Non Fiction

The Address Book by Deirdre Mask

Truth be told, it was proven to me once again that you should not make audacious claims openly, written or verbal. The minute I finished typing out the first paragraph of my previous review about having to collectively write multiple posts and schedule them (and I truthfully mean precisely the very minute), I got a call. I ran downstairs to play with my niece( we have had no local cases for over two weeks now, but still roam around in masks as is the custom here). It was time extremely well spent, but it also means I may not stick to my original plan. It remains to be seen how the after dinner time is spent. None of this impacts you as a reader obviously, since I will be staggering the posts over time, but it does feel good to type random stuff out just to get the mood going.

While reading this book, there was a compelling image in my mind not related to the content and its own implication. I felt like I was watching a game of pinball being played. When I played it on any system, as a kid, I would press every button I could without waiting to see where the ball was and then watch it bounce wildly around. The sequence of narration in this book made me feel like I was watching just that. This is not necessarily a bad thing, because despite that fact I decided I enjoyed the content way too much to give it a lower rating!

The author does try to set broad categories, and within those, there are subcategories with regards to the countries/cities in question. The problem is that there are overlaps in theories, histories and other instances of the same context that are required to be mentioned alongside some other heading and then a detour occurs. I seem to have taken a leaf out of the author’s style because I am meandering without talking about the content properly. I will try again. The book is an exciting collection of historical and contemporary politics with a specific point of focus. What does an address mean and what power it holds over the smooth functioning of a society? The author talks about this and more. She covers a broad cross-section of the world, and there were so many minor points hidden between the major ones that I had to read them little by little to savour it. Most of it was new to me, but maybe common knowledge to the people living in those countries. Either way, this is the kind of book that can spark numerous conversations and debates and bring into perspective how the address function in our modern world. Given that for the past month or more, almost the entire world has been limited to having things delivered to their doorstep reading, this might actually be even more fascinating!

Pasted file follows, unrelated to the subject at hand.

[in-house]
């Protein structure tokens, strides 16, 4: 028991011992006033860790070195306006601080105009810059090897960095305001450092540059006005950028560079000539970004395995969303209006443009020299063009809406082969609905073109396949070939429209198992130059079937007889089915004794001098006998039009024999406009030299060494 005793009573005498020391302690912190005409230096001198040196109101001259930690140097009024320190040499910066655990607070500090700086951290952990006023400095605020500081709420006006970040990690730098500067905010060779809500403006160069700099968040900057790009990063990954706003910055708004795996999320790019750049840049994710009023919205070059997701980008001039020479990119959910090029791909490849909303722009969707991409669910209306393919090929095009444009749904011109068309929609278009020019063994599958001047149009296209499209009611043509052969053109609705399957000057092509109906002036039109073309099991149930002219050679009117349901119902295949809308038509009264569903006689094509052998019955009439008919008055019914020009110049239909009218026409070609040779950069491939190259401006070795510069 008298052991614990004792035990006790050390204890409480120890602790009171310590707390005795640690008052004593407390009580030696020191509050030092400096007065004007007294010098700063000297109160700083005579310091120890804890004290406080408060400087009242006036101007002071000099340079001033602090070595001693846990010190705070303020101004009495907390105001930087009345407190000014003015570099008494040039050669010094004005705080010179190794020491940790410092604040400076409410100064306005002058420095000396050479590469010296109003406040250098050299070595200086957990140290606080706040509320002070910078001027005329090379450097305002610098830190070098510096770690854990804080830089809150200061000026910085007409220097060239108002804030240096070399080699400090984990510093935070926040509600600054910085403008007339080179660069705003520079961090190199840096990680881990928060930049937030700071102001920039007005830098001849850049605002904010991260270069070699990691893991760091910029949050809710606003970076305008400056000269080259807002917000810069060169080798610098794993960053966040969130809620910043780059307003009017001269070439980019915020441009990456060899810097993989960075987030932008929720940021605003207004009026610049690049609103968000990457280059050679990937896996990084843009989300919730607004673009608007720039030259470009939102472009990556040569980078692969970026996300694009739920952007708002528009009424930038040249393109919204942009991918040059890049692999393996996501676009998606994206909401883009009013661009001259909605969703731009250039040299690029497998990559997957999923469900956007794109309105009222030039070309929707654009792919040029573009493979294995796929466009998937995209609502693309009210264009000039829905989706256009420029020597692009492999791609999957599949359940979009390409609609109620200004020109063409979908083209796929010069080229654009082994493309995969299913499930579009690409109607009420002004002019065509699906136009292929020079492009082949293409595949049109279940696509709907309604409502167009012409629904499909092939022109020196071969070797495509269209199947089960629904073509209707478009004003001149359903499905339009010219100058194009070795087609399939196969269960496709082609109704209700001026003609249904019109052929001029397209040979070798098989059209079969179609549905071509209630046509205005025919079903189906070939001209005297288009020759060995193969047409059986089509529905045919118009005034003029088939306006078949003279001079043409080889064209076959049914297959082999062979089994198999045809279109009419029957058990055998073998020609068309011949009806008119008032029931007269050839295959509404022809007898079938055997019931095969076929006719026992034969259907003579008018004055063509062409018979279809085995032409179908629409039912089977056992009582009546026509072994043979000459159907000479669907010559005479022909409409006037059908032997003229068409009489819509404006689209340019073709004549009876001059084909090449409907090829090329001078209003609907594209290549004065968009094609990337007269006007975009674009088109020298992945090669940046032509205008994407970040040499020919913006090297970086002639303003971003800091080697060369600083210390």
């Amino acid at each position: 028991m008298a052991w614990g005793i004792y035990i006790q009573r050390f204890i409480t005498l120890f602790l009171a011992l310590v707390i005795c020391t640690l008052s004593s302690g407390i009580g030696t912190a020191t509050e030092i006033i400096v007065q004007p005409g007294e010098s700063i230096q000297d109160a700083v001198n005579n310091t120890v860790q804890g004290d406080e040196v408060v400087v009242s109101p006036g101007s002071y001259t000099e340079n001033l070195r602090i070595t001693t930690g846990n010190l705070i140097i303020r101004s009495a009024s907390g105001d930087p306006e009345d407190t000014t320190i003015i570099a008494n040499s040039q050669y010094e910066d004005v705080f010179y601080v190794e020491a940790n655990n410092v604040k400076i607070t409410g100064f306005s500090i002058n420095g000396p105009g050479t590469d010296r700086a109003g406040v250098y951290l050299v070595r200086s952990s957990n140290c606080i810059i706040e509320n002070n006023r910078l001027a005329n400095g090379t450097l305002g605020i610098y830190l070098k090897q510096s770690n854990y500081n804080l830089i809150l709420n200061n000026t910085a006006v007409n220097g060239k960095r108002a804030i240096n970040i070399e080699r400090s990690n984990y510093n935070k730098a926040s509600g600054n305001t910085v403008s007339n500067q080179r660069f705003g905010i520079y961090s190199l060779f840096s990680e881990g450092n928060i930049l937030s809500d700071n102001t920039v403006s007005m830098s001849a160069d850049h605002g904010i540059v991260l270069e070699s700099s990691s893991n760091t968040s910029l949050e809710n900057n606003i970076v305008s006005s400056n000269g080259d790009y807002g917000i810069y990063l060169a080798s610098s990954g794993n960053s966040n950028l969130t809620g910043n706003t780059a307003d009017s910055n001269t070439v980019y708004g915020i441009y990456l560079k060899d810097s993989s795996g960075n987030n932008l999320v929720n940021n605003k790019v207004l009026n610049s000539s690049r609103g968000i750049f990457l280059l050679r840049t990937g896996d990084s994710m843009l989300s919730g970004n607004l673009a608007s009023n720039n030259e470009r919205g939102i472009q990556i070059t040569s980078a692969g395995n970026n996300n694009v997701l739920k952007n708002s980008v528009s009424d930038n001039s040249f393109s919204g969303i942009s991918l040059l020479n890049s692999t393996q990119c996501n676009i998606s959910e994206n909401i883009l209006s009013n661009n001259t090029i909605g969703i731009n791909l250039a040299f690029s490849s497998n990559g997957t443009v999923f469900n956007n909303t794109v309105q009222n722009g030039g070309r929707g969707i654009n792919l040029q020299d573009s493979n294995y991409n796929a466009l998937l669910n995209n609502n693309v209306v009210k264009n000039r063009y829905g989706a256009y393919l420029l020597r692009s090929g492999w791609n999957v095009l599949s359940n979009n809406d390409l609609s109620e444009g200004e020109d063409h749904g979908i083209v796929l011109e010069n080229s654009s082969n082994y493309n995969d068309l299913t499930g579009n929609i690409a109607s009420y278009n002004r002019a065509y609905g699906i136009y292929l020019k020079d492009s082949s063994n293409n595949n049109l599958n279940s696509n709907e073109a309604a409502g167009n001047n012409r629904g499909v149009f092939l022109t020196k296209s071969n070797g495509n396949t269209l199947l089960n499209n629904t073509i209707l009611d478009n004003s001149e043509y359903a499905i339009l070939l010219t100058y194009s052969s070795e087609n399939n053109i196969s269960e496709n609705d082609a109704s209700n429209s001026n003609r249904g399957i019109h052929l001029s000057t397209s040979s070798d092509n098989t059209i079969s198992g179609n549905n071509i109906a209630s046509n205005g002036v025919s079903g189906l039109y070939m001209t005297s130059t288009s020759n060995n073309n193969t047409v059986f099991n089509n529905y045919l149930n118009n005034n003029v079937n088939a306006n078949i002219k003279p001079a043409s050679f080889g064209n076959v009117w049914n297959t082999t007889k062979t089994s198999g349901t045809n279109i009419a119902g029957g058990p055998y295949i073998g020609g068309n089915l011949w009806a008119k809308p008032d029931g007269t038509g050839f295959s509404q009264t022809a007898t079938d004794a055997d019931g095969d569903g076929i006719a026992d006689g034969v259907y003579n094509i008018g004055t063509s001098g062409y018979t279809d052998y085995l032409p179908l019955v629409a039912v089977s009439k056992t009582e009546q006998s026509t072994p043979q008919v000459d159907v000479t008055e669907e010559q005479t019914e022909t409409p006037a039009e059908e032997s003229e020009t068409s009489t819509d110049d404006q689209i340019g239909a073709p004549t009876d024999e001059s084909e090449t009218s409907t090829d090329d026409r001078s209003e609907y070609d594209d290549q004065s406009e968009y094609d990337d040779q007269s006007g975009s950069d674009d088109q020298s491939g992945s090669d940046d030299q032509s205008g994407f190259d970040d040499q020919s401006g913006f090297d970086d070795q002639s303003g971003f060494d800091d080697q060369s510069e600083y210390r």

I received an ARC thanks to NetGalley and the publishers, but the review is entirely based on my own reading experience and my affinity towards factoids.

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6 thoughts on “The Address Book by Deirdre Mask”

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